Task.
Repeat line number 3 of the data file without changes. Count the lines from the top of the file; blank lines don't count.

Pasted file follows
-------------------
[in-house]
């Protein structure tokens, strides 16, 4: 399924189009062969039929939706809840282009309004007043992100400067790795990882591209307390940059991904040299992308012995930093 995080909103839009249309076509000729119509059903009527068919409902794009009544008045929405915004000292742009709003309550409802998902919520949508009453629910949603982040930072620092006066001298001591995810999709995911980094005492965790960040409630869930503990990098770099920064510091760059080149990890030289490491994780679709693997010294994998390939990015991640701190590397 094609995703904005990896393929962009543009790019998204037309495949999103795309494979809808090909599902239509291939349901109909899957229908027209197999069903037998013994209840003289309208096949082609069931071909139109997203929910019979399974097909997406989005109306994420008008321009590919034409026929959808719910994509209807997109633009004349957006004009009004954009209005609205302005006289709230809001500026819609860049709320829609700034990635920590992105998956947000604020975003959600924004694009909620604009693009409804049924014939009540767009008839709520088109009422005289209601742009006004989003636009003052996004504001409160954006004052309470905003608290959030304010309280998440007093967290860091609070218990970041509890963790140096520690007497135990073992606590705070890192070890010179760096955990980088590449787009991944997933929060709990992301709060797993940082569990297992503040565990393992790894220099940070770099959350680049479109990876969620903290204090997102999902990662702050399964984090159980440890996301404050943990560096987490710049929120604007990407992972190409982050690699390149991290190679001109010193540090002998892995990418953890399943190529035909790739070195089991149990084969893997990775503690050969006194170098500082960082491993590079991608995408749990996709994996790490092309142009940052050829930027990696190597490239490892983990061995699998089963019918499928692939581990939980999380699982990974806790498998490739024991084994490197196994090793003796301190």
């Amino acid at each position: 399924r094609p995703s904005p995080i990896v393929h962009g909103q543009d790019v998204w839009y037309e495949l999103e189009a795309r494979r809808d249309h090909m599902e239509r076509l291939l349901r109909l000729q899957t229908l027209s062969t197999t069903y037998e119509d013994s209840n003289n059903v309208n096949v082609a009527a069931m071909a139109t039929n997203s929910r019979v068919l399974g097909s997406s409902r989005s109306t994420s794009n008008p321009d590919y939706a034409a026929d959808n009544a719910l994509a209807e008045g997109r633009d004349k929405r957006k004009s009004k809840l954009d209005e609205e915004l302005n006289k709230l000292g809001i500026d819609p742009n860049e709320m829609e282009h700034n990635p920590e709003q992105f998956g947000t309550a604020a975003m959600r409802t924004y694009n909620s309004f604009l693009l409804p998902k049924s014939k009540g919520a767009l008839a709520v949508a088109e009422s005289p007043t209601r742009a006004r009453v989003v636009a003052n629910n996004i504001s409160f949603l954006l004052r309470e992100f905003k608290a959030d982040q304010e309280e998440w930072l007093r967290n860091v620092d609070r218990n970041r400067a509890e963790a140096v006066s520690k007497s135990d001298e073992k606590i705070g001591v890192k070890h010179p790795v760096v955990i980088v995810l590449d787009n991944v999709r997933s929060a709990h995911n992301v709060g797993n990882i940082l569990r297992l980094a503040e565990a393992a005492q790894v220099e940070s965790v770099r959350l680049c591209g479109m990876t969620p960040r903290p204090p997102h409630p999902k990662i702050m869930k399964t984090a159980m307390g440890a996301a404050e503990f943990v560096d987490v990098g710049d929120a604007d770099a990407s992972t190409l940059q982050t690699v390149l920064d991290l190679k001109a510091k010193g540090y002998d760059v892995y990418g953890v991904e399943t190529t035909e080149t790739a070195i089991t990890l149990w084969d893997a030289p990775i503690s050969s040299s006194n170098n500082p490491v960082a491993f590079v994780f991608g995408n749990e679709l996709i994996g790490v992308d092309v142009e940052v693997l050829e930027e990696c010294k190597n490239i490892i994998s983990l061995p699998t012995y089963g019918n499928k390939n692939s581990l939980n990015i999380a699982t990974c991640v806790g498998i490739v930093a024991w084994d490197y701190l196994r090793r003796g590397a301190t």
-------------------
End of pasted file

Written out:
């Amino acid at each position: 399924r094609p995703s904005p995080i990896v393929h962009g909103q543009d790019v998204w839009y037309e495949l999103e189009a795309r494979r809808d249309h090909m599902e239509r076509l291939l349901r109909l000729q899957t229908l027209s062969t197999t069903y037998e119509d013994s209840n003289n059903v309208n096949v082609a009527a069931m071909a139109t039929n997203s929910r019979v068919l399974g097909s997406s409902r989005s109306t994420s794009n008008p321009d590919y939706a034409a026929d959808n009544a719910l994509a209807e008045g997109r633009d004349k929405r957006k004009s009004k809840l954009d209005e609205e915004l302005n006289k709230l000292g809001i500026d819609p742009n860049e709320m829609e282009h700034n990635p920590e709003q992105f998956g947000t309550a604020a975003m959600r409802t924004y694009n909620s309004f604009l693009l409804p998902k049924s014939k009540g919520a767009l008839a709520v949508a088109e009422s005289p007043t209601r742009a006004r009453v989003v636009a003052n629910n996004i504001s409160f949603l954006l004052r309470e992100f905003k608290a959030d982040q304010e309280e998440w930072l007093r967290n860091v620092d609070r218990n970041r400067a509890e963790a140096v006066s520690k007497s135990d001298e073992k606590i705070g001591v890192k070890h010179p790795v760096v955990i980088v995810l590449d787009n991944v999709r997933s929060a709990h995911n992301v709060g797993n990882i940082l569990r297992l980094a503040e565990a393992a005492q790894v220099e940070s965790v770099r959350l680049c591209g479109m990876t969620p960040r903290p204090p997102h409630p999902k990662i702050m869930k399964t984090a159980m307390g440890a996301a404050e503990f943990v560096d987490v990098g710049d929120a604007d770099a990407s992972t190409l940059q982050t690699v390149l920064d991290l190679k001109a510091k010193g540090y002998d760059v892995y990418g953890v991904e399943t190529t035909e080149t790739a070195i089991t990890l149990w084969d893997a030289p990775i503690s050969s040299s006194n170098n500082p490491v960082a491993f590079v994780f991608g995408n749990e679709l996709i994996g790490v992308d092309v142009e940052v693997l050829e930027e990696c010294k190597n490239i490892i994998s983990l061995p699998t012995y089963g019918n499928k390939n692939s581990l939980n990015i999380a699982t990974c991640v806790g498998i490739v930093a024991w084994d490197y701190l196994r090793r003796g590397a301190t």